In those days, I could recollect at least 3 farm settlements in Apoje and several too, in Araromi-Obu. Each settlement was self-sufficient. They had their own primary schools, fully equipped health centres or Dispensaries, community halls, churches and mosques, mini-supermarkets, and nearby markets. Entertainment is provided in the form of mobile cinema and travelling musicians. The workers, incidentally, were mostly from Calabar and what is now the Cross River and Akwa Ibom States, and they were the best and expert in oil palm cultivation, maintenance and harvesting. They, and/or their descendants, are still on the Apoje farm till today. The huge Processing Mill was always at work with its vast furnace and heavy machinery, heavy fumes and palm oil and palm kernel oil smell in the air, with hundreds of tractors and trailers bringing in harvested palm bunches to be crushed, extracted and processed, and then packed. For the citrus, these were also harvested and sent straight to Lafia Canning factory in Ibadan to be canned.
Araromi Obu had two farms, the several hundred hectares of Rubber trees, and several hectares of Oil Palm trees. We always wake up in the morning to see the workers collecting the raw sap from the cup attached overnight to each rubber tree. The rows are maintained from weed and tractors moving in between for the workers to pour the collected saps and straight to the processing factories. I guess Dunlop Tyres in Ikeja was where the processed sap will end up to be made into vehicle tyres and other by-products. Araromi-Obu also had several self-sustaining living settlements.
Where are we now? In the pits and struggling to get out. While I have titled this as “A Sorry Tale of the South West of Nigeria”, be mindful that this is just one of hundreds of sorry tales and missed opportunities of that region that I am just unqualified to go into.
However, there seems to be a sudden surge of desire from the rulers and leaders of this region, comprising of the six states of Lagos, Oyo, Ogun, Osun, Ondo and Ekiti to reverse the descent into the abyss that had befallen us since 1966. Organisations such as Dawn (Development Agenda for Western Nigeria) Commission is on the move to harness all resources of the region together and work with a seemingly revamped and re-focused Oodua Group (another very sad narration) and set the region on the path of self-sufficiency, hope, progress and development again.
I sincerely want DAWN Commission, the Oodua Group and the Governments of the Western states to succeed and hence wish ALL (both the Western part and the whole of Nigeria) of us the best. We need it!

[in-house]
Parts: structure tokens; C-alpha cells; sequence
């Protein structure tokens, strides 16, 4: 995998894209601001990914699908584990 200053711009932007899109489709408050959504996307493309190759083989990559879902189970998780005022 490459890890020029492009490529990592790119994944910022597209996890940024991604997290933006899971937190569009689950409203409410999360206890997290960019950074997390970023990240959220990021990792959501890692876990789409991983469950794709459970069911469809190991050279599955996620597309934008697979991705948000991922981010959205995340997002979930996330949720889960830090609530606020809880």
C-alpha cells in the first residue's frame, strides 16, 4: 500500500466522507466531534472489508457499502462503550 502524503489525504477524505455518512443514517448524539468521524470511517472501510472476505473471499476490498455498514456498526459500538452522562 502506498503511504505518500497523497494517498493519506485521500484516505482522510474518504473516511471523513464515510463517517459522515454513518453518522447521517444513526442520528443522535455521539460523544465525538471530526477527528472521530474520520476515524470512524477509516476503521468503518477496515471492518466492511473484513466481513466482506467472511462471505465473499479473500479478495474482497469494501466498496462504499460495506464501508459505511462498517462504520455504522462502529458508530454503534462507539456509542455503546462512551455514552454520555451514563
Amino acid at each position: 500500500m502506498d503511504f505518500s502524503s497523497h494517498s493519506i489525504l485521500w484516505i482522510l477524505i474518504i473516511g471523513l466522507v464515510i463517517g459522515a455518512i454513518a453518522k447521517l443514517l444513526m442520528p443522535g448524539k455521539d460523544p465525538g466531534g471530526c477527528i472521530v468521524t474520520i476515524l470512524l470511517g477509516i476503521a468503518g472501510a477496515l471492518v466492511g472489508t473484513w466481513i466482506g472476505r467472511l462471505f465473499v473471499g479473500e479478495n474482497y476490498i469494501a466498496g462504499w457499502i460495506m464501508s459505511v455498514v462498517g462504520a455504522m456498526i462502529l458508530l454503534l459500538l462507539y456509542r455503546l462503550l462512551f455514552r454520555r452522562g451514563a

ANNEX: Brief Biography of Chief Gilbert Aderibigbe Adebiyi (1907 – 1996)
- Born 27 September 1907.
- October 1925 – Left Ibadan Grammar School
- December 3, 1925 to March 3-1926 Nigeria Railway Traffic Training School. (worked at Zaria, Gogwada Stations, Iddo, Tabu, Lalupon, Ebutte Metta, Wushishi, Olomu, Ifo Junction, Jebba (1925 to 1931)
- June 1931- RETRENCHED due to World-Wide trade depression.
- Sept 1933 to July 1951- joined Agric. Dept.1933, and served at OWO Cocoa Division and then at the following: Oka Akoko; Cotton market at Iwo; Cocoa Extension at Ake Agbe, Akoko; Cotton market at Moniya and Fiditi; .Oshogbo Ginnery; School of Agriculture, More Plantation IBADAN, MAMU SOUTH AREA; Extension worker at Ogbomoso; Tafo, Gold Coast (now Ghana) Cocoa Diseases Survey Training Course (Classed as Best of the West African Candidates.) that enhanced instantaneous elevation of grade level.
- 1st Aug 1951 to 31st March 1952-Seconded to Western Regional Production Development Board (W.R.P.D.B.). UPPER OGUN, ISEYIN.
- April 1952 to 31st Oct 1957-Service under W.R.P.D.B. later changed to W.N.D.C. (Western Nigeria Development Corporation). Served in various stations, West & Midwest Nigeria: viz.
- UPPER OGUN ESTATE-1-6-51 to 20-4-53.
- OSUN VALLEY SCHEME 20-4-53 to 28-5-54.
- APOJE (I.F.P.) IJEBU FARM PROJECT. – 28-5-54 to 10-10-1956, 25-3-58 to 25-4-59 & 8-01-66 to 19-07-1966.
- AKWOKWU-IGBO-3-5-59 to 30-8-59.
- UBULUKU-30-8-59 to 01-04-1960.
- ARAROMI OIL PALM ESTATE- 30-6-60 to 22-01-61.
- AGBOR OFFICE- 13-2-61 to 16-10-61.
- APOJE- 13-3-62 to 31-8-66.
- ARAROMI/ LOMIRO OIL PALM- 4-01-64 to 8-01-66. Conferred with a Chieftaincy Title as Bajulaiye of Araromi-Obu-1965.
- ODA-AKURE COCOA PLANTATION-19th July 1966 to 30th Sept 1967 when left on one month leave preparatory to retirement at the age of 60
- W.E.F. 01-11-1967. Retired as Principal Plantation Manager (WNDC)
- Death on 30th May 1996.